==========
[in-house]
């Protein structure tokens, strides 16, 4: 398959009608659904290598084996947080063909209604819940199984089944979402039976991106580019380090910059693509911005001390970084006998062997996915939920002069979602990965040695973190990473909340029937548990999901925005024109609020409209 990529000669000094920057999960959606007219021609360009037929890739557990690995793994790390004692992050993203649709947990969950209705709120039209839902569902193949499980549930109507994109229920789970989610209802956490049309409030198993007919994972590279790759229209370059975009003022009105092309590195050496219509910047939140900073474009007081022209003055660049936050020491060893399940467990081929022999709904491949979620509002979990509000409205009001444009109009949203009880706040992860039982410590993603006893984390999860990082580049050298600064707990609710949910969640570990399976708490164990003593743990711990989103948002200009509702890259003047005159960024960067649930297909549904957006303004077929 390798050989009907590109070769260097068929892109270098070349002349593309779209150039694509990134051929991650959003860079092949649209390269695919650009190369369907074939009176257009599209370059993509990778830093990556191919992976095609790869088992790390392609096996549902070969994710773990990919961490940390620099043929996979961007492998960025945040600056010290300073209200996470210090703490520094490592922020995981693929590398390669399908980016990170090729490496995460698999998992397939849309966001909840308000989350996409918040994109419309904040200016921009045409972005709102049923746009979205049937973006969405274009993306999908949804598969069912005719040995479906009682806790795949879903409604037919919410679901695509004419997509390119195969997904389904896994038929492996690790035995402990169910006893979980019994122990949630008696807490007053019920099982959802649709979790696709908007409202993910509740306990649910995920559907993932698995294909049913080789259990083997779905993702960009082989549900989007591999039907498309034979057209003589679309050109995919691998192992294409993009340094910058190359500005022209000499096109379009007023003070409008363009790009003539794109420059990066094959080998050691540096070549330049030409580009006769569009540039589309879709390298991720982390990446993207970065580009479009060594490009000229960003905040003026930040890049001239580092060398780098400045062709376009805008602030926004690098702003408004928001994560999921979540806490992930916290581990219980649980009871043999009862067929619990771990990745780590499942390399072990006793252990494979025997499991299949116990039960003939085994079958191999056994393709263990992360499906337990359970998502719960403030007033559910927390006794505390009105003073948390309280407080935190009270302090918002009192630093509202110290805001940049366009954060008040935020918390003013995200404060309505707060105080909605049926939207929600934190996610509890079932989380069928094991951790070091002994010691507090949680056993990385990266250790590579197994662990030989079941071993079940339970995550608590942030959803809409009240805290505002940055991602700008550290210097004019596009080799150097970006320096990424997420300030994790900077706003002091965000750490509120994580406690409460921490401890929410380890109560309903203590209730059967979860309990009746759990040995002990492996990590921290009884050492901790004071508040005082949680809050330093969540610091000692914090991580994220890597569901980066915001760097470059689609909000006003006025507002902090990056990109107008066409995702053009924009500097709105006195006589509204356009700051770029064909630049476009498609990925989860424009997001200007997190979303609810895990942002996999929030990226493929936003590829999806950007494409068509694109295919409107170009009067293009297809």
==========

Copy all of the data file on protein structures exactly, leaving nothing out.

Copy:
[in-house]
């Protein structure tokens, strides 16, 4: 398959009608659904290598084996947080063909209604819940199984089944979402039976991106580019380090910059693509911005001390970084006998062997996915939920002069979602990965040695973190990473909340029937548990999901925005024109609020409209 990529000669000094920057999960959606007219021609360009037929890739557990690995793994790390004692992050993203649709947990969950209705709120039209839902569902193949499980549930109507994109229920789970989610209802956490049309409030198993007919994972590279790759229209370059975009003022009105092309590195050496219509910047939140900073474009007081022209003055660049936050020491060893399940467990081929022999709904491949979620509002979990509000409205009001444009109009949203009880706040992860039982410590993603006893984390999860990082580049050298600064707990609710949910969640570990399976708490164990003593743990711990989103948002200009509702890259003047005159960024960067649930297909549904957006303004077929 390798050989009907590109070769260097068929892109270098070349002349593309779209150039694509990134051929991650959003860079092949649209390269695919650009190369369907074939009176257009599209370059993509990778830093990556191919992976095609790869088992790390392609096996549902070969994710773990990919961490940390620099043929996979961007492998960025945040600056010290300073209200996470210090703490520094490592922020995981693929590398390669399908980016990170090729490496995460698999998992397939849309966001909840308000989350996409918040994109419309904040200016921009045409972005709102049923746009979205049937973006969405274009993306999908949804598969069912005719040995479906009682806790795949879903409604037919919410679901695509004419997509390119195969997904389904896994038929492996690790035995402990169910006893979980019994122990949630008696807490007053019920099982959802649709979790696709908007409202993910509740306990649910995920559907993932698995294909049913080789259990083997779905993702960009082989549900989007591999039907498309034979057209003589679309050109995919691998192992294409993009340094910058190359500005022209000499096109379009007023003070409008363009790009003539794109420059990066094959080998050691540096070549330049030409580009006769569009540039589309879709390298991720982390990446993207970065580009479009060594490009000229960003905040003026930040890049001239580092060398780098400045062709376009805008602030926004690098702003408004928001994560999921979540806490992930916290581990219980649980009871043999009862067929619990771990990745780590499942390399072990006793252990494979025997499991299949116990039960003939085994079958191999056994393709263990992360499906337990359970998502719960403030007033559910927390006794505390009105003073948390309280407080935190009270302090918002009192630093509202110290805001940049366009954060008040935020918390003013995200404060309505707060105080909605049926939207929600934190996610509890079932989380069928094991951790070091002994010691507090949680056993990385990266250790590579197994662990030989079941071993079940339970995550608590942030959803809409009240805290505002940055991602700008550290210097004019596009080799150097970006320096990424997420300030994790900077706003002091965000750490509120994580406690409460921490401890929410380890109560309903203590209730059967979860309990009746759990040995002990492996990590921290009884050492901790004071508040005082949680809050330093969540610091000692914090991580994220890597569901980066915001760097470059689609909000006003006025507002902090990056990109107008066409995702053009924009500097709105006195006589509204356009700051770029064909630049476009498609990925989860424009997001200007997190979303609810895990942002996999929030990226493929936003590829999806950007494409068509694109295919409107170009009067293009297809």